Philly lawmaker slapped with corruption charges


By Andrew Staub | PA Independent

State Rep. Jose P. Miranda infamously sped away last spring after a reporter from a TV news station asked him about a “ghost employee” in his office.

Monday, he couldn’t get away.

The Philadelphia District Attorney’s Office charged him and his sister, Michelle Wilson, with political corruption. A grand jury investigation found the Philadelphia Democrat hired a “ghost employee” to run his office and then secretly funneled the salary to Wilson, according to the District Attorney’s Office.

READ HIM HIS RIGHTS: State Rep. J.P. Miranda was charged Monday with political corruption after a grand jury said he used a ghost employee at his office to funnel money to his sister.

Miranda set up the arrangement, prosecutors said, after the House Democratic Caucus told him hiring his sister as chief of staff would violate ethics rules.

House Minority Leader Frank Dermody, D-Allegheny, said “the alleged conduct is very disappointing.”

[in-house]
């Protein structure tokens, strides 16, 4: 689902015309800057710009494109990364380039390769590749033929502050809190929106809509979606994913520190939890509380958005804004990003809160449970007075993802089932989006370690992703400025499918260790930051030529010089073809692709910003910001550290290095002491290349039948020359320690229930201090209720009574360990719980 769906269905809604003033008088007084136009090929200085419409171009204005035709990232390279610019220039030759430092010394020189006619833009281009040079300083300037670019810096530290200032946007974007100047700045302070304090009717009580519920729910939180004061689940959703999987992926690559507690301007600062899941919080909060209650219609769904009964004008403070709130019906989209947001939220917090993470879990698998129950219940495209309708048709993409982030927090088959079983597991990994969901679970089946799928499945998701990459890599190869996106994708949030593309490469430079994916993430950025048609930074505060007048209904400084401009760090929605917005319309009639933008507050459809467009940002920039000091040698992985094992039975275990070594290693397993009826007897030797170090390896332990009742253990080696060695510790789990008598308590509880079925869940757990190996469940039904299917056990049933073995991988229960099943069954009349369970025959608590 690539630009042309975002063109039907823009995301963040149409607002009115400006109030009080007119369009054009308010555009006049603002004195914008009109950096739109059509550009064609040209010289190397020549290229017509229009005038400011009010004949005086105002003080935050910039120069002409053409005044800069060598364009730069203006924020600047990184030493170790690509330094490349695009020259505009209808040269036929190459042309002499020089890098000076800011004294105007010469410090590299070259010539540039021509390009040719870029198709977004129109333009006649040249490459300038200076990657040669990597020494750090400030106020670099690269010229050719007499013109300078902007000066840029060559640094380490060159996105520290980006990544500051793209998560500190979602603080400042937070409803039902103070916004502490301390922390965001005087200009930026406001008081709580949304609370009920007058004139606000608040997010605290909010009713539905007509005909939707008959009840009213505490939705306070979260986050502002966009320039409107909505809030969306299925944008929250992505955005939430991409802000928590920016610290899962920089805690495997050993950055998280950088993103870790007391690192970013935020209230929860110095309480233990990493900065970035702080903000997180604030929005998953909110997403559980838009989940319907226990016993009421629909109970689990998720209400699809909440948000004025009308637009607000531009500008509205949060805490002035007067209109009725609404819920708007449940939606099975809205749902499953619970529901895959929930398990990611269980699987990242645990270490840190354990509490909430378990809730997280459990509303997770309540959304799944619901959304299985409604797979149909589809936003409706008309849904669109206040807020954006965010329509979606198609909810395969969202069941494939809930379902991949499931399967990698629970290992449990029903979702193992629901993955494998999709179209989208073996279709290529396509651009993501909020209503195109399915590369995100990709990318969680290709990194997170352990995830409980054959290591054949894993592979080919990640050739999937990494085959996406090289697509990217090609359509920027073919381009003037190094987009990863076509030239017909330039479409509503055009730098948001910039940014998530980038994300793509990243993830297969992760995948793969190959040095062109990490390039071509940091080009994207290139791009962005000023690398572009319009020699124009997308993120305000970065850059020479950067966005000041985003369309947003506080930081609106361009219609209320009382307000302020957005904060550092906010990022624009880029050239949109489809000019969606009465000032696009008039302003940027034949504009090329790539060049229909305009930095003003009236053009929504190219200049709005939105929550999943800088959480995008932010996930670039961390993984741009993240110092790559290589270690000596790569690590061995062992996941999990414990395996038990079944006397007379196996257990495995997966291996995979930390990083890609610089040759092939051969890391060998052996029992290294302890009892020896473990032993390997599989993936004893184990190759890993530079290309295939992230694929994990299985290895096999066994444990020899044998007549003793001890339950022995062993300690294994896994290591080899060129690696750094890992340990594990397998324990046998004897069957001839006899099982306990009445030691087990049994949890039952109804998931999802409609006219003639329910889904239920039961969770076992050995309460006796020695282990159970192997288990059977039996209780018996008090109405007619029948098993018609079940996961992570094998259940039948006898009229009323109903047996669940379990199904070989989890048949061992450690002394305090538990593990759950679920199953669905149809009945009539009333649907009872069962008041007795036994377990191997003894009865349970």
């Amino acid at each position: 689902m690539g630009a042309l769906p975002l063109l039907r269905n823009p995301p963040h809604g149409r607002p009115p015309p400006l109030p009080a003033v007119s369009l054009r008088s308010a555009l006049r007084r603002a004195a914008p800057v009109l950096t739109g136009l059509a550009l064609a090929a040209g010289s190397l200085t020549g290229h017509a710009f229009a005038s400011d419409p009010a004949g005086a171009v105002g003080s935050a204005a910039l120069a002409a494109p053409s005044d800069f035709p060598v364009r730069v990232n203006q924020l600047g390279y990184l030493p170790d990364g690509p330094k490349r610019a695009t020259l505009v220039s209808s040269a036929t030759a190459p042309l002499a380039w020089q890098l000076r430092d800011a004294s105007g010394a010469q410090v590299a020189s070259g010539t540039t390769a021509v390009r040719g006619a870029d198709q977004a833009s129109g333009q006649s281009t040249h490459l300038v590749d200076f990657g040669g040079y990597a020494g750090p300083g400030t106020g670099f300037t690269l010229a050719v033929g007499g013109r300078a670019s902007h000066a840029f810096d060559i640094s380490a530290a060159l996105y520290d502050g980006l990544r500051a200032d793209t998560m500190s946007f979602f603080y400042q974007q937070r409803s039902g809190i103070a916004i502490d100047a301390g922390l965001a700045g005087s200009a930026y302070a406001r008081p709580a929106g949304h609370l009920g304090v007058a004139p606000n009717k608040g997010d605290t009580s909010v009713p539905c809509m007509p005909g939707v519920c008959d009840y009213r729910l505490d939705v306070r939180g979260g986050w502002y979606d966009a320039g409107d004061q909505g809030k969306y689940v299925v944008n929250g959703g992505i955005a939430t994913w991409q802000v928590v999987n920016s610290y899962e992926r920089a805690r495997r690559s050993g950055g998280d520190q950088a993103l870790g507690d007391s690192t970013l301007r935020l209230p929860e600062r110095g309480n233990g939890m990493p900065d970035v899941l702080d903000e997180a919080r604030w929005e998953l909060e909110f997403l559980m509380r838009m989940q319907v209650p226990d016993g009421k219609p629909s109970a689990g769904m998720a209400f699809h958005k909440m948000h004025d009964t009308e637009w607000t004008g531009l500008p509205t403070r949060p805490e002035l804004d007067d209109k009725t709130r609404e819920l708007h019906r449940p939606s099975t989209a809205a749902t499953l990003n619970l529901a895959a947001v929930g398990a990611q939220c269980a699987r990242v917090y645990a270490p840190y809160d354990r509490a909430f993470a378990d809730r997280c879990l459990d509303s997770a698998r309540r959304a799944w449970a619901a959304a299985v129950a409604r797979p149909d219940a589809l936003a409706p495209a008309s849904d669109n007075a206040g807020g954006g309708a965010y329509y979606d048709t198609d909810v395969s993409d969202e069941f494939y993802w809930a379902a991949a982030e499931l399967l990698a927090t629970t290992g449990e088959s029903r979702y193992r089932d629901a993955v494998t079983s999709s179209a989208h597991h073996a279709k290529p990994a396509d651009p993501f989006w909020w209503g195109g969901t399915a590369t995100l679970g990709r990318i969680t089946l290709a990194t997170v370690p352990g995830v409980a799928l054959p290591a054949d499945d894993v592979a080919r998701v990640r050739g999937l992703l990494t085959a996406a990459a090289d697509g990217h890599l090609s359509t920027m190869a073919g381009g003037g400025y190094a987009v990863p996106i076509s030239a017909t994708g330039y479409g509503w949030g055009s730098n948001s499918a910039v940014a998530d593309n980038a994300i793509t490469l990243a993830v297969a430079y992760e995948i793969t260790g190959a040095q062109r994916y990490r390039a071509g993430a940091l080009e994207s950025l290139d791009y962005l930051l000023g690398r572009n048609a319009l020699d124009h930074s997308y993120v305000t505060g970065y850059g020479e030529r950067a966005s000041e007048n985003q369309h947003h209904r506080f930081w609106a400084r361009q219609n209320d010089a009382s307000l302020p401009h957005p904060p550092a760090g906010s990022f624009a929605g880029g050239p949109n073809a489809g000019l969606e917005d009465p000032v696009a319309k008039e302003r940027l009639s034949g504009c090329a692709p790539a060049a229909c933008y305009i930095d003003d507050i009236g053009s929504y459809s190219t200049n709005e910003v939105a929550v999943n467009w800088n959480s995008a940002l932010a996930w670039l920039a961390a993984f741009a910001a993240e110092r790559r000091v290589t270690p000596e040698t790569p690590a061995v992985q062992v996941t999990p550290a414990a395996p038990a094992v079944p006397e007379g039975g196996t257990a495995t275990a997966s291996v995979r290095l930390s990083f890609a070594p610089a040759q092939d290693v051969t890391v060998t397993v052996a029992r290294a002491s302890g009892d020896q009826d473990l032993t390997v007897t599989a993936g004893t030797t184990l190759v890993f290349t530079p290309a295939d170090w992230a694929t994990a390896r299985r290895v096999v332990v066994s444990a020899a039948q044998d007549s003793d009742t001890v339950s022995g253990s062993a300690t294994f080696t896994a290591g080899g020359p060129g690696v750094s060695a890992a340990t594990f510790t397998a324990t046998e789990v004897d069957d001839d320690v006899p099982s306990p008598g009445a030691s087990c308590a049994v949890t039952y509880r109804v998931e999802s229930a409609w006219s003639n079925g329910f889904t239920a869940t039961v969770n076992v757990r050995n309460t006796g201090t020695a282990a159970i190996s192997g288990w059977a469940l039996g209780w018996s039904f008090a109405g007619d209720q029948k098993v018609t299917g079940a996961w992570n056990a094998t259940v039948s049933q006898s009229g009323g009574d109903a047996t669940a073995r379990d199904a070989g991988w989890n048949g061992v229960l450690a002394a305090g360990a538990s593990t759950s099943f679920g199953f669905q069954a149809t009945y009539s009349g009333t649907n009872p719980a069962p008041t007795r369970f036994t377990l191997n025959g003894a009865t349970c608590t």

“Legislators hold a position of trust and are held to a high standard under the law. We take any report of criminal or ethical violations very seriously. The grand jury has done its work and the legal process must now unfold,” Dermody said.

The District Attorney’s Public Corruption Task Force began investigating Miranda in May 2013 after the Fox 29 news station captured footage of Timothy Duckett, Miranda’s supposed legislative assistant, working at an auto repair shop when he was supposed to be working for the lawmaker.

As it turns out, Duckett had scant responsibilities for his public position, prosecutors said. He wasn’t expected to work 40 hours a week, didn’t have to sign in or out of the office and only had to chauffeur Miranda upon request, prosecutors said.

The catch? Duckett had to give part of his pay to Wilson, prosecutors said. Now, Miranda, 34, and his 28-year-old sister have been charged with conflict of interest, perjury and criminal conspiracy.

“For a long time it appeared that these types of cases would not be investigated nor prosecuted, but that is no longer the case,” District Attorney Seth Williams said. “We will no longer abdicate our responsibility to investigate and prosecute corruption to other authorities.”

Miranda was first elected in 2012. He must step down if convicted.

Andrew Staub is a reporter for PA Independent and can be reached at Follow @PAIndependent on Twitter for more.

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